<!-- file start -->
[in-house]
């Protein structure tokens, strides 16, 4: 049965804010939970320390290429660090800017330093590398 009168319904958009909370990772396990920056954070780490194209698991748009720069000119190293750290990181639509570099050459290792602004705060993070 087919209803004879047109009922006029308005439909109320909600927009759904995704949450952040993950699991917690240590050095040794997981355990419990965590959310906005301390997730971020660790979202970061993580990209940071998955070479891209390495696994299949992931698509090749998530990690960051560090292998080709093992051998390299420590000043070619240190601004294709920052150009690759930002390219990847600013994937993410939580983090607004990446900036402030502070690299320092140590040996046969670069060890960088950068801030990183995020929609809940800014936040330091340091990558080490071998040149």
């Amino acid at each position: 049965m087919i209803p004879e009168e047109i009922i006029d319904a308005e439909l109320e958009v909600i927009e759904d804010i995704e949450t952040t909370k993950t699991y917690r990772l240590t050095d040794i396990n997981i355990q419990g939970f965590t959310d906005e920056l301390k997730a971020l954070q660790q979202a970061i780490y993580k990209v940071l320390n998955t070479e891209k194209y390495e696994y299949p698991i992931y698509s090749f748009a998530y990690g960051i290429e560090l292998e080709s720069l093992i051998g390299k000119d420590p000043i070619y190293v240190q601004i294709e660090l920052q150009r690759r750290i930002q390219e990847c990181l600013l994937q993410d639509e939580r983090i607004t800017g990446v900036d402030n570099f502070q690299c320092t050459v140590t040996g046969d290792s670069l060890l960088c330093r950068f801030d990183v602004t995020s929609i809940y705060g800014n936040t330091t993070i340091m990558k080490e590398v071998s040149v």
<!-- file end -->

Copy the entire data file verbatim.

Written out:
[in-house]
């Protein structure tokens, strides 16, 4: 049965804010939970320390290429660090800017330093590398 009168319904958009909370990772396990920056954070780490194209698991748009720069000119190293750290990181639509570099050459290792602004705060993070 087919209803004879047109009922006029308005439909109320909600927009759904995704949450952040993950699991917690240590050095040794997981355990419990965590959310906005301390997730971020660790979202970061993580990209940071998955070479891209390495696994299949992931698509090749998530990690960051560090292998080709093992051998390299420590000043070619240190601004294709920052150009690759930002390219990847600013994937993410939580983090607004990446900036402030502070690299320092140590040996046969670069060890960088950068801030990183995020929609809940800014936040330091340091990558080490071998040149």
């Amino acid at each position: 049965m087919i209803p004879e009168e047109i009922i006029d319904a308005e439909l109320e958009v909600i927009e759904d804010i995704e949450t952040t909370k993950t699991y917690r990772l240590t050095d040794i396990n997981i355990q419990g939970f965590t959310d906005e920056l301390k997730a971020l954070q660790q979202a970061i780490y993580k990209v940071l320390n998955t070479e891209k194209y390495e696994y299949p698991i992931y698509s090749f748009a998530y990690g960051i290429e560090l292998e080709s720069l093992i051998g390299k000119d420590p000043i070619y190293v240190q601004i294709e660090l920052q150009r690759r750290i930002q390219e990847c990181l600013l994937q993410d639509e939580r983090i607004t800017g990446v900036d402030n570099f502070q690299c320092t050459v140590t040996g046969d290792s670069l060890l960088c330093r950068f801030d990183v602004t995020s929609i809940y705060g800014n936040t330091t993070i340091m990558k080490e590398v071998s040149v």